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Published June 2014 | Supplemental Material + Accepted Version
Journal Article Open

Agenesis of the corpus callosum and autism: a comprehensive comparison


The corpus callosum, with its ∼200 million axons, remains enigmatic in its contribution to cognition and behaviour. Agenesis of the corpus callosum is a congenital condition in which the corpus callosum fails to develop; such individuals exhibit localized deficits in non-literal language comprehension, humour, theory of mind and social reasoning. These findings together with parent reports suggest that behavioural and cognitive impairments in subjects with callosal agenesis may overlap with the profile of autism spectrum disorders, particularly with respect to impairments in social interaction and communication. To provide a comprehensive test of this hypothesis, we directly compared a group of 26 adults with callosal agenesis to a group of 28 adults with a diagnosis of autism spectrum disorder but no neurological abnormality. All participants had full-scale intelligence quotient scores >78 and groups were matched on age, handedness, and gender ratio. Using the Autism Diagnostic Observation Schedule together with current clinical presentation to assess autistic symptomatology, we found that 8/26 (about a third) of agenesis subjects presented with autism. However, more formal diagnosis additionally involving recollective parent-report measures regarding childhood behaviour showed that only 3/22 met complete formal criteria for an autism spectrum disorder (parent reports were unavailable for four subjects). We found no relationship between intelligence quotient and autism symptomatology in callosal agenesis, nor evidence that the presence of any residual corpus callosum differentiated those who exhibited current autism spectrum symptoms from those who did not. Relative to the autism spectrum comparison group, parent ratings of childhood behaviour indicated children with agenesis were less likely to meet diagnostic criteria for autism, even for those who met autism spectrum criteria as adults, and even though there was no group difference in parent report of current behaviours. The findings suggest two broad conclusions. First, they support the hypothesis that congenital disruption of the corpus callosum constitutes a major risk factor for developing autism. Second, they quantify specific features that distinguish autistic behaviour associated with callosal agenesis from autism more generally. Taken together, these two findings also leverage specific questions for future investigation: what are the distal causes (genetic and environmental) determining both callosal agenesis and its autistic features, and what are the proximal mechanisms by which absence of the callosum might generate autistic symptomatology?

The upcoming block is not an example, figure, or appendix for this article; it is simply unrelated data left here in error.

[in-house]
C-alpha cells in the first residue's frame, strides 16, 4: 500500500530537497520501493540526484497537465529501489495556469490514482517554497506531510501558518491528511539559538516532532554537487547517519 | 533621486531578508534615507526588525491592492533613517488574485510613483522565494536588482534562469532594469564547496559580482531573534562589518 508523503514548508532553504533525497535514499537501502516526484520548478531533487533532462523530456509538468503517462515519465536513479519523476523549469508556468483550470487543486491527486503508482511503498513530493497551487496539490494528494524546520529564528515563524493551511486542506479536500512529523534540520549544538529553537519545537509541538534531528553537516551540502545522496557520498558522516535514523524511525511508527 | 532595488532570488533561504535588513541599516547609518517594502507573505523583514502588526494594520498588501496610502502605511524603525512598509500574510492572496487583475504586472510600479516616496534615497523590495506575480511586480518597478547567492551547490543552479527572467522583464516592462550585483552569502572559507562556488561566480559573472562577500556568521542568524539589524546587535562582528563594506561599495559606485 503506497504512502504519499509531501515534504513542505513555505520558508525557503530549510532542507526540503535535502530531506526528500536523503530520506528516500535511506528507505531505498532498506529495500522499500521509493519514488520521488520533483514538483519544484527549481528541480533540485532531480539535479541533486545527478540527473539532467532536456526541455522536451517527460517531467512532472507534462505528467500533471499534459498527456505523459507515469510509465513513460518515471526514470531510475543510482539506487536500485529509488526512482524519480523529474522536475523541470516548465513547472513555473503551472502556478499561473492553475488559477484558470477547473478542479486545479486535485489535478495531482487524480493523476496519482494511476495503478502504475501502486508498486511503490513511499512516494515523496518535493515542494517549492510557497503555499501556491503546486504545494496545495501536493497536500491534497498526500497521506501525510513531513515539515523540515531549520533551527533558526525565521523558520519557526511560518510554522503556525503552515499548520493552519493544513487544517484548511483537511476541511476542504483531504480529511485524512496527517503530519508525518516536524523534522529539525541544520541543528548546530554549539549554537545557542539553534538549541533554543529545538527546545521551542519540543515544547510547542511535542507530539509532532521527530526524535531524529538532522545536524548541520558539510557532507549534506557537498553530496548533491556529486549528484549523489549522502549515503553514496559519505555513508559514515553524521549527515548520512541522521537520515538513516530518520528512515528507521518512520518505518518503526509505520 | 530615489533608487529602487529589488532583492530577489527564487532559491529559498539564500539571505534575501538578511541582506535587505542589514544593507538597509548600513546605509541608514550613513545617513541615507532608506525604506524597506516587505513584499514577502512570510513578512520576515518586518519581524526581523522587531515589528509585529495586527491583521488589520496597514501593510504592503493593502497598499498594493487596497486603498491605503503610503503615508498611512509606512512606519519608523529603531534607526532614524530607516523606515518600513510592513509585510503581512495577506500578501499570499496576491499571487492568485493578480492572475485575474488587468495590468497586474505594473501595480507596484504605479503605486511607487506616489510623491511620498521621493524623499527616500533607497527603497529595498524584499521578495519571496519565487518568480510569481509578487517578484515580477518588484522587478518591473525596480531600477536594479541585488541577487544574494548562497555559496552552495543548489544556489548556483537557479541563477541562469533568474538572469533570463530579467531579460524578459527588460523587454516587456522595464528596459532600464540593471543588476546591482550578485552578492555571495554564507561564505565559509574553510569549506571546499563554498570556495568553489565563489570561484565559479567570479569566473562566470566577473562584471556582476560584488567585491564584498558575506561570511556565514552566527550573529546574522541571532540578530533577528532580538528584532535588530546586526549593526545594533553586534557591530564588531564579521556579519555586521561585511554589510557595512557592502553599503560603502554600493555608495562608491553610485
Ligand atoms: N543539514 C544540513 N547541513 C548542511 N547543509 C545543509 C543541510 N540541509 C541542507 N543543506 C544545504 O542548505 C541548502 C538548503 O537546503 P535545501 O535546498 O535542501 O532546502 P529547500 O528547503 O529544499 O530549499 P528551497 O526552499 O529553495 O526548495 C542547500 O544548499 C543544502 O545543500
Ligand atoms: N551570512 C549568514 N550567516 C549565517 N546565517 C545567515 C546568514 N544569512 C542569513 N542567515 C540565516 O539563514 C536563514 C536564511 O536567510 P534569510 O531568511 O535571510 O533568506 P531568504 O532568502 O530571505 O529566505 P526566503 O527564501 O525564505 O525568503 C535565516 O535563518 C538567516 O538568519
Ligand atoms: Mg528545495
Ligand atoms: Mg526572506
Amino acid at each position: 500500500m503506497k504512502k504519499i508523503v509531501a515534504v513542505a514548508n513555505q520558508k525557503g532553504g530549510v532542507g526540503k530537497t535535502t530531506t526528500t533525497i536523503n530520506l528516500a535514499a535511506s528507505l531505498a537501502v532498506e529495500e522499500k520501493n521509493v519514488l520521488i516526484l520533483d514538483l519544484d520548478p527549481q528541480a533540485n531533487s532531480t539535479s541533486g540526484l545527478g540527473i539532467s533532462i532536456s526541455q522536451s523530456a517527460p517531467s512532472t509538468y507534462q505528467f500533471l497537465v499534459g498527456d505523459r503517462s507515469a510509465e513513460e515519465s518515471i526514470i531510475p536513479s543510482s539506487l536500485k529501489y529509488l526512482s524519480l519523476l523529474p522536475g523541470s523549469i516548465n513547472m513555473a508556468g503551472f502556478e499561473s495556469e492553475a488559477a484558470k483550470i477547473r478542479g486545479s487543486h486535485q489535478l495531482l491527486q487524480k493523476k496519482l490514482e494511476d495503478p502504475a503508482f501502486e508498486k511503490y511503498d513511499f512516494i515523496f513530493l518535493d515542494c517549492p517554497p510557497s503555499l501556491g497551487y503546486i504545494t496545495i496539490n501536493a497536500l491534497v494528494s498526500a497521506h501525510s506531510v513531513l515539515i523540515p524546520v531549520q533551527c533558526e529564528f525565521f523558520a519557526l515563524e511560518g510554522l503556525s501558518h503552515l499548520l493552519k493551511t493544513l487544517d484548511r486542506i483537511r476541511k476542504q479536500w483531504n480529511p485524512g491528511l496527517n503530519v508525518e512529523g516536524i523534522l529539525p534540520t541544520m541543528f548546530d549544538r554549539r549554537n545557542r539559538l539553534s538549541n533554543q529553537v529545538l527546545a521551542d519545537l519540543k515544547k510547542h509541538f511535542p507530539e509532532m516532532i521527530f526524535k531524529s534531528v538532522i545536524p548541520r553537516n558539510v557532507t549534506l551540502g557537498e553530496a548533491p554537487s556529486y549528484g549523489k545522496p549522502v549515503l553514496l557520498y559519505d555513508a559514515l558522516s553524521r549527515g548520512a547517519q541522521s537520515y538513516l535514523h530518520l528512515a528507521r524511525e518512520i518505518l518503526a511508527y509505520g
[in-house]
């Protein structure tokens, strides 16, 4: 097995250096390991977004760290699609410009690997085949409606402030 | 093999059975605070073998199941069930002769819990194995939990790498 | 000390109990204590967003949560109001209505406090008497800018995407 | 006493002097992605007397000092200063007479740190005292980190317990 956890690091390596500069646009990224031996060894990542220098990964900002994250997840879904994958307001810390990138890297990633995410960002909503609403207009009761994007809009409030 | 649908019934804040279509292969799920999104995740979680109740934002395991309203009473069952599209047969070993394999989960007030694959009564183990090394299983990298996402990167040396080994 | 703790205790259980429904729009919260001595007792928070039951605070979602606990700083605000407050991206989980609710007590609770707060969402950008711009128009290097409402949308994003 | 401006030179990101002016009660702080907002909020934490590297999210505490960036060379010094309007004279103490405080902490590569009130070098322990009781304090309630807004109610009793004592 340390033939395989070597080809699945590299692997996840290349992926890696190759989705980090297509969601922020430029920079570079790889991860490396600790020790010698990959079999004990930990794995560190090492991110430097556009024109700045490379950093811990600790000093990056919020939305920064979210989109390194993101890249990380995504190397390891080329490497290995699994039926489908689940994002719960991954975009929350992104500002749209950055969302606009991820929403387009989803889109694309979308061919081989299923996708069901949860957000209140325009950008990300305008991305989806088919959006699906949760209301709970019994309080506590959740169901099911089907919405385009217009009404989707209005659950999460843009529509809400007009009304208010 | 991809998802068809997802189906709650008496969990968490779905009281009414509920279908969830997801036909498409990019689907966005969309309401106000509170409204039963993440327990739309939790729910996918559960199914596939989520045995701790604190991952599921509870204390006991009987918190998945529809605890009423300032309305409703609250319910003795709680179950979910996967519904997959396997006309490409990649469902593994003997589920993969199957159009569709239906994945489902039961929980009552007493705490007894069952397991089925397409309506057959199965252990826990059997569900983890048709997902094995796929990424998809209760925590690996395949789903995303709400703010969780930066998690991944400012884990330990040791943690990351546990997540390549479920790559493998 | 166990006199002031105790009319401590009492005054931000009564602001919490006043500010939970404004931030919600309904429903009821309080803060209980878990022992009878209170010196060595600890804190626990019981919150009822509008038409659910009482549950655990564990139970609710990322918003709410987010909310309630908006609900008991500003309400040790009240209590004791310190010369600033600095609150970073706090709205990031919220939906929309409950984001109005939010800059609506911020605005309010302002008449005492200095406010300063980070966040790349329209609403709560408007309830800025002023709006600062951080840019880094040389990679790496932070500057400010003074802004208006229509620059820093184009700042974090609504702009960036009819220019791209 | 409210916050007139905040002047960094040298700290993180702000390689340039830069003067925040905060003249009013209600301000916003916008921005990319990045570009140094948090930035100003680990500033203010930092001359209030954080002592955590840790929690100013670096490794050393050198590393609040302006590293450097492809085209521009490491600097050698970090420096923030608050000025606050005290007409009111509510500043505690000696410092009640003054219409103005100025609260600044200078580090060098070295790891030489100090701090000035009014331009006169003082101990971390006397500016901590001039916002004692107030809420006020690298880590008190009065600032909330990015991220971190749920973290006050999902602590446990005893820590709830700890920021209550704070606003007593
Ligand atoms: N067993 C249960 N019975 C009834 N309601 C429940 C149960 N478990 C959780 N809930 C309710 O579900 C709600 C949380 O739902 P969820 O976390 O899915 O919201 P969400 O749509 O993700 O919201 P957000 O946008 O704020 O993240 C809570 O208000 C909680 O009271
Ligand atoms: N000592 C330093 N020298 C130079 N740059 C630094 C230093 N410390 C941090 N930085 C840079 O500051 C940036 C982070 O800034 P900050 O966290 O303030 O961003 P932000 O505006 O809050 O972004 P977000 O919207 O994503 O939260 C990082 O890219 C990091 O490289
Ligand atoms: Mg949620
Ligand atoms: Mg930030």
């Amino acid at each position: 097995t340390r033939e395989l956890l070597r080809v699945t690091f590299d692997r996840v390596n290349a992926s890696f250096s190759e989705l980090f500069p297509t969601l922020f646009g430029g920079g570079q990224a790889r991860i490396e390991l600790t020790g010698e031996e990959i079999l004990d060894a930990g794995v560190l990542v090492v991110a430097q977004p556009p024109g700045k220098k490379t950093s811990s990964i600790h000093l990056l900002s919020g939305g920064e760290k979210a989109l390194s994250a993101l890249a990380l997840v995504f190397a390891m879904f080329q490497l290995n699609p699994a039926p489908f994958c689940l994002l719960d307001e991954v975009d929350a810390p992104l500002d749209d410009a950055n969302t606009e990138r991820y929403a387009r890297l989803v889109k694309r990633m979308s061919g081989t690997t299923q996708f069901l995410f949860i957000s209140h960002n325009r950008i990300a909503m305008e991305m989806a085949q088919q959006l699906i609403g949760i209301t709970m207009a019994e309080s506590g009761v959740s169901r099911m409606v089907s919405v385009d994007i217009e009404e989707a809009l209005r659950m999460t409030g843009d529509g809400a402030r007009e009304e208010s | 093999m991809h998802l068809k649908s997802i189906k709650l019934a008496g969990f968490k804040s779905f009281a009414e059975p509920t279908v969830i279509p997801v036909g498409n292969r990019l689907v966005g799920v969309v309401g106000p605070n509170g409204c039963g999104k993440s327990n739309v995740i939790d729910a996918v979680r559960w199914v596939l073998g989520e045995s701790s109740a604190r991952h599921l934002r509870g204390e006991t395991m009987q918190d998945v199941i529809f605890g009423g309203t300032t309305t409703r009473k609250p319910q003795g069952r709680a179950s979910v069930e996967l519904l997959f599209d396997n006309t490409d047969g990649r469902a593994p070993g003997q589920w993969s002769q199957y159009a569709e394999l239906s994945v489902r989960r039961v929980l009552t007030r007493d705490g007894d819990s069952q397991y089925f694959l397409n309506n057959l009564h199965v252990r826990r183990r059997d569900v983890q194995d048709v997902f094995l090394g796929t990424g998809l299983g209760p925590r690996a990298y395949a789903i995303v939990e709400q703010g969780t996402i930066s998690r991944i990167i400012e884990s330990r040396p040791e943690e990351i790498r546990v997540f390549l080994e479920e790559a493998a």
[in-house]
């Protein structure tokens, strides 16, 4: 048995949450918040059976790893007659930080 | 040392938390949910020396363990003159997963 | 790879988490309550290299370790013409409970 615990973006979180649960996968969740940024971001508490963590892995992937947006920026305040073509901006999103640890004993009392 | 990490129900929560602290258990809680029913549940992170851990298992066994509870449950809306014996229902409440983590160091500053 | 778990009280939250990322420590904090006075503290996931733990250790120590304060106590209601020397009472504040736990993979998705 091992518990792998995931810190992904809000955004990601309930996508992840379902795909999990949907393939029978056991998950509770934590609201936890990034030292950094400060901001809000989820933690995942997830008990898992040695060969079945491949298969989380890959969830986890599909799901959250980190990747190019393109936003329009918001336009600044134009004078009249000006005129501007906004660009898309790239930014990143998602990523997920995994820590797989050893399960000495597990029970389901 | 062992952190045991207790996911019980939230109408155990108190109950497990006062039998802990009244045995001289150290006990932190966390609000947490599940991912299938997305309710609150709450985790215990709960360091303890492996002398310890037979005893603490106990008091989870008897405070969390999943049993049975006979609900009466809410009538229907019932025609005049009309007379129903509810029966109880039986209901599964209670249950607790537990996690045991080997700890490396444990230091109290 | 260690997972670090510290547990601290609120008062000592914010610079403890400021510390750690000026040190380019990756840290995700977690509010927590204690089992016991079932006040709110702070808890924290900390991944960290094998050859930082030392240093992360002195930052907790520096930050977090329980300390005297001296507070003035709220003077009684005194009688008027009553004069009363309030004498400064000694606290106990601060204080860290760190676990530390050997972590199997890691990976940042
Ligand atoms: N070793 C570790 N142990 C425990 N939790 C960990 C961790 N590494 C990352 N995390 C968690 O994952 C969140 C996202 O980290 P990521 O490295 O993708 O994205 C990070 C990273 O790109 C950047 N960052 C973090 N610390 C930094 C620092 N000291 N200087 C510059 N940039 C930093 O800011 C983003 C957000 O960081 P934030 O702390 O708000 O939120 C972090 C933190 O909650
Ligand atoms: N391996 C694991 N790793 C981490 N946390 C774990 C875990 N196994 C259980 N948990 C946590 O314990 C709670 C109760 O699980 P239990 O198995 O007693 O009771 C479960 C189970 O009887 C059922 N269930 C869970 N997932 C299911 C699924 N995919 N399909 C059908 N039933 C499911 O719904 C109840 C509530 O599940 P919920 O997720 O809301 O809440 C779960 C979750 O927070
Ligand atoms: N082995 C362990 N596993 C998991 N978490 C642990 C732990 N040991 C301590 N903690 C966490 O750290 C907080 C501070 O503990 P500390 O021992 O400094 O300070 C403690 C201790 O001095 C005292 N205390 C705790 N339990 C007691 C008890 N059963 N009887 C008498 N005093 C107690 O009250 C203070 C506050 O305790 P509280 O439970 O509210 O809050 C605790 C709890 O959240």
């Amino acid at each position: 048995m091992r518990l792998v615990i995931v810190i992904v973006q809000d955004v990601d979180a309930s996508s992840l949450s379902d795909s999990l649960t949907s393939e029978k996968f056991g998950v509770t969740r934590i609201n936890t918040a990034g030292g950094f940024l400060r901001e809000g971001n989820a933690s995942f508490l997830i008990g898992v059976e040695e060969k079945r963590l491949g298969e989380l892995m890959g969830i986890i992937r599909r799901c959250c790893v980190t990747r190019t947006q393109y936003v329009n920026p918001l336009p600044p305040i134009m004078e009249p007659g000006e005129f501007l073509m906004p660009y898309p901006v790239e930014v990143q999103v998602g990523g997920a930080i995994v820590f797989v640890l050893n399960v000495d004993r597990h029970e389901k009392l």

Additional Information

© 2014 The Author. Published by Oxford University Press on behalf of the Guarantors of Brain. Received September 13, 2013. Revised December 12, 2013. Accepted January 13, 2014. First published online: April 25, 2014. The authors wish to thank Catherine Holcomb for help in recruiting and testing subjects, Mike Tyszka for help with neuroimaging analyses, and Deborah Childress for help with ADOS administration. Funding: This work is supported in part by grants from the National Institutes of Mental Health (R01MH080721) and the Simons Foundation Autism Research Initiative to R.A., a National Alliance for Research on Schizophrenia and Depression Young Investigator Award presented to L.K.P, and a grant from the National Institutes of Mental Health (K99/R00MH094409) and a Brain and Behavior Research Foundation Young Investigator Award to D.P.K.

Attached Files

Accepted Version - BRAIN-2013-01637.R1.pdf

Supplemental Material - suppl_data.zip


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